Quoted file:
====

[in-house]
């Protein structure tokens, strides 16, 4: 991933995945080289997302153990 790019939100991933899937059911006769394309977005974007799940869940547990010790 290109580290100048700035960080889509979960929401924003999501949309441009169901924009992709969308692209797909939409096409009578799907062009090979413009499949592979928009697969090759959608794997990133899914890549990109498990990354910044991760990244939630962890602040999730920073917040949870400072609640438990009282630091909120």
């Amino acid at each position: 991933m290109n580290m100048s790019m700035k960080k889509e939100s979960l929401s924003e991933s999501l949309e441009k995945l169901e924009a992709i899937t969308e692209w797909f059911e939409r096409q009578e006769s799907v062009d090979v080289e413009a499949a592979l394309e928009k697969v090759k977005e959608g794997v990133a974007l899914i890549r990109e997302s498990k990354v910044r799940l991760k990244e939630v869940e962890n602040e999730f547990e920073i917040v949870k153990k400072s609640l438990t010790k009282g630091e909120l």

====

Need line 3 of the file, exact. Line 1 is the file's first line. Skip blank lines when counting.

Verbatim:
């Amino acid at each position: 991933m290109n580290m100048s790019m700035k960080k889509e939100s979960l929401s924003e991933s999501l949309e441009k995945l169901e924009a992709i899937t969308e692209w797909f059911e939409r096409q009578e006769s799907v062009d090979v080289e413009a499949a592979l394309e928009k697969v090759k977005e959608g794997v990133a974007l899914i890549r990109e997302s498990k990354v910044r799940l991760k990244e939630v869940e962890n602040e999730f547990e920073i917040v949870k153990k400072s609640l438990t010790k009282g630091e909120l």